Residents of the devastated Oakridge Mobile Home Park in Sylmar were granted open access to the site Tuesday. The first residents to return to the park Tuesday morning were the owners those homes survived the fire. They are being allowed to bring in moving trucks and vehicles to take out as many of their belongings as they can.
All of the other residents were able to return to the site after noon. For many of the residents there is nothing left but rubble and ash. Some began sifting through the charred remains to see what they could salvage.
In all, 484 of the more than 600 mobile homes at the park burned to the ground during Saturday's firestorm. Firefighters were able to save about 125 homes, but many of them were badly damaged.
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Crisis response teams and mental health officials are on hand to help the residents deal with the loss. Those who have returned so far say it is overwhelming.
"It's heartbreaking, just heartbreaking," said Oakridge resident Lisa Henaghan. "We were some of the lucky people who have some stuff that we were able to salvage, but just seeing all of the other devastation, it is really sad. It looks like a bomb hit it. It's just devastating, absolutely devastating."
"To drive in and actually see it in person when you know what it looked like before and what a beautiful, beautiful place this was," said Oakridge resident Karen Henaghan. "It was like a miniature paradise here and it made me very emotional and very very sad to see what had happened."
Many of the residents got the chance to see the devastation first hand on Monday during a bus tour of the mobile home park. Those whose homes survived were taken by police escort and given about 10 mintues to go into their homes and recover any medications and documents they weren't able to grab when they were evacuated.
Those whose homes were destroyed were not allowed to get out and actually sift through the ruins because search and rescue teams with cadaver dogs were still combing the area for potential victims. After an exhaustive search, no bodies were found.
Authorities are still trying to locate all of the residents of the Oakridge Mobile Home Park. About 166 people are still unaccounted for. The LAPD is asking for all residents to check in by calling (818) 838-9827.
The cost of the Sayre Fire damage is estimated to be $3.5 million. The cause of the fire is under investigation.
The Los Angeles County Department of Public Health has issued an air quality advisory, recommending precautions when outdoors in areas where there is visible smoke, soot, ash, or an odor of smoke.
All mandatory evacuation orders have been lifted for the Sayre Fire. Approximately 10,000 residents were forced to evacuate during the fire. Evacuation orders stretched from the Pacoima Canyon, across the northern border of the city of Los Angeles to Granada Hills, all the way to Reseda.
- Sylmar High School, at 13050 Borden Ave. in Sylmar
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- Other animals can be taken to Mission Animal Center at 15321 Brand Blvd. in Mission Hills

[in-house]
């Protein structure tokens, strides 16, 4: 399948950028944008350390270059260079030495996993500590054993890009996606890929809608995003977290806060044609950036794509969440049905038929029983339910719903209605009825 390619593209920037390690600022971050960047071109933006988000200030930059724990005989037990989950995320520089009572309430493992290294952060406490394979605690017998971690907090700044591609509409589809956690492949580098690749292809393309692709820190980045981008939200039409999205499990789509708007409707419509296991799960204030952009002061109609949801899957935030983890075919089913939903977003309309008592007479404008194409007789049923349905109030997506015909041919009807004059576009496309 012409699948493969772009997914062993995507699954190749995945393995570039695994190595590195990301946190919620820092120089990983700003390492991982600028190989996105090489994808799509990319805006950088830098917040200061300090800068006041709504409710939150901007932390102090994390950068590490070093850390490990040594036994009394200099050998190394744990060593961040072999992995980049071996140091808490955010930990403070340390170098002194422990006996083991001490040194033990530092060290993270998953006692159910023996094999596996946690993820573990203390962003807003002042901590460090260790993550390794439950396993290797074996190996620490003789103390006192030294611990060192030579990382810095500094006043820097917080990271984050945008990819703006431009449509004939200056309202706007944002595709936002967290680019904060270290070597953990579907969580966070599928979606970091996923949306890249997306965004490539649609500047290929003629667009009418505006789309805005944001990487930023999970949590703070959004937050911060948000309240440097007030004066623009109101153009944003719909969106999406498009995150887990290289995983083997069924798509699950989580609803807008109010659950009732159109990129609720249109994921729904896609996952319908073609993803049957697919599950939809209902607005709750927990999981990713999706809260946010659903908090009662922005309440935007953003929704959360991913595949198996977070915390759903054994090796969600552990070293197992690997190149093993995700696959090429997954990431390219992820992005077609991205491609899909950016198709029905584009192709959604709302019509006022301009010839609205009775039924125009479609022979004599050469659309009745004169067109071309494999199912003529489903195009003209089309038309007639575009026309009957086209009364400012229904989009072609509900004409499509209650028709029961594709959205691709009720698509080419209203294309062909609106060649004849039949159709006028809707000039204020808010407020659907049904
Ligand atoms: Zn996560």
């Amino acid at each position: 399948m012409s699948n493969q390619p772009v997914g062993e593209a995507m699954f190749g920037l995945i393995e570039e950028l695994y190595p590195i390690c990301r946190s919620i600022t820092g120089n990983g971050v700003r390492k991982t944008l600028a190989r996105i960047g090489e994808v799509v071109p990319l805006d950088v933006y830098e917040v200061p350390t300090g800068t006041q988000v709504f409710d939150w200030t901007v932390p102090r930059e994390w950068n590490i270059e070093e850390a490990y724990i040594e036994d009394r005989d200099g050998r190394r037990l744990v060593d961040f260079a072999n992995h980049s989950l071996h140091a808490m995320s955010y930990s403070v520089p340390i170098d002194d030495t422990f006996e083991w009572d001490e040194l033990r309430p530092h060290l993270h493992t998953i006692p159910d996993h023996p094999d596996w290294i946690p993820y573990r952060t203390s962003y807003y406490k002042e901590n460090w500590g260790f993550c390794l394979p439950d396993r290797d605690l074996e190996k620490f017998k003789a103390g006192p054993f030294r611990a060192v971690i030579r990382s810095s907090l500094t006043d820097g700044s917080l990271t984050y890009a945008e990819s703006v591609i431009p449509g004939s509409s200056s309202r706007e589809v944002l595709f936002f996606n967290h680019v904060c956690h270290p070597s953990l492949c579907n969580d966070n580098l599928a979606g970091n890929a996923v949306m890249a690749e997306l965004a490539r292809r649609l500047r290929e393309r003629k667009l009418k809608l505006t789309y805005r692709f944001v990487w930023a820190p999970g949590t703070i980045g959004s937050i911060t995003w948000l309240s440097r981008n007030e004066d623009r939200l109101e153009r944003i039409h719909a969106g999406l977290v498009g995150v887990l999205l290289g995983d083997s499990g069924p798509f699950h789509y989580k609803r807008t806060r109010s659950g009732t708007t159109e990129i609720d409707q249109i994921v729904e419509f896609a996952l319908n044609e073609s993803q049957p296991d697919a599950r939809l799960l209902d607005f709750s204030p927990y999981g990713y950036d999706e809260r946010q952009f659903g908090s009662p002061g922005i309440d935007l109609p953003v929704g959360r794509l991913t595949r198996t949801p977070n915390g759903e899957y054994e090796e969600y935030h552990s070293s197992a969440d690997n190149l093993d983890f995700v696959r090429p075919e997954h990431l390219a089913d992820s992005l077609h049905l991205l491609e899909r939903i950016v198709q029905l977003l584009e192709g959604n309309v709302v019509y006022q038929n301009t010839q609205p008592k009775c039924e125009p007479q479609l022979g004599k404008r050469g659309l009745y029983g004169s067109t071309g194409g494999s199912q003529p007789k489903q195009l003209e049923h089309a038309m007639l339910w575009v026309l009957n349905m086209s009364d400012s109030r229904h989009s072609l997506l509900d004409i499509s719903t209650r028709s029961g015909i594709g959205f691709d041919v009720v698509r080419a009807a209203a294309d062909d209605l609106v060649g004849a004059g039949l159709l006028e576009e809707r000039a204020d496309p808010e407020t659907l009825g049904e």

More than 1,100 firefighters continued to battle the blaze Sunday with 12 water-dropping helicopters and some fixed-wing aircraft. No buildings were newly threatened.
Fire officials said the Oakridge Mobile Home Park has sustained "almost total devastation," adding that streets signs in the park had been melted by flames when 80 mph winds blew through the area Saturday. The destruction of more than 600 structures forced Governor Arnold Schwarzenegger to declare a state of emergency for Los Angeles County.
Officials have reported that a total of nine single-family homes and 10 commercial buildings have also been destroyed. One person was injured in the fire and treated for serious burns.
The wildfire grew rapidly Saturday after jumping the 210 and 5 freeways, forcing thousands to evacuate. Los Angeles Mayor Antonio Villaraigosa declared a local emergency.
"We are at the mercy of the winds," Villaraigosa said in a news conference.
Olive View UCLA Medical Center Childcare center was destroyed in the fire. The Los Angeles County Health Department is urging staff not to bring children to the childcare center. Staff should call (213) 925-3175 to make other arrangements for childcare.
North Valley Charter Academy in Granada Hills is closed Monday, according to Kellie Jackson, the manager of operations. Additional information is available at (818) 368-1557.
Los Angeles police arrested five people Saturday on suspicion of looting in the Sylmar area, where many streets lack electricity due to burned lines.
All freeways in the area were opened Sunday.
Temperatures in the fire area Saturday were in the 90s, and wind gusts were blowing at about 50 mph. Flames pushed west to the Sesnon Fire area, which may of helped slow the wildfire, Ruda said.
The fire was reported at 10:30 p.m. Friday, and quickly flared up and burned several hillsides north of where the 118 and 210 freeways intersect at the base of the Angeles National Forest, just above Veterans Memorial County Park. About 20 fire engines responded to the fire call Friday night, according to an L.A. Fire Dept. spokesperson.
Water-dropping helicopters had to deal with violent Santa Ana winds amplified by the foothills terrain, slowing down the pace of the battle.
Sayre Fire Evacuation Hotline: (800) 439-2909
Human Services, Shelter and Special Needs Assistance, L.A. County: 2-1-1 or (800) 339-6993
American Red Cross, Los Angeles Chapter: (888) 737-4306
Oakridge residents in the city are asked to call the LAPD to check in (818) 838-9827
City of Los Angeles Department of Animal Services: (888) 452-7381
Sylmar High School
13050 Borden Ave
Sylmar, CA 91342
For information on patients evacuated from Olive View UCLA Medical Center, call (323) 869-2626.
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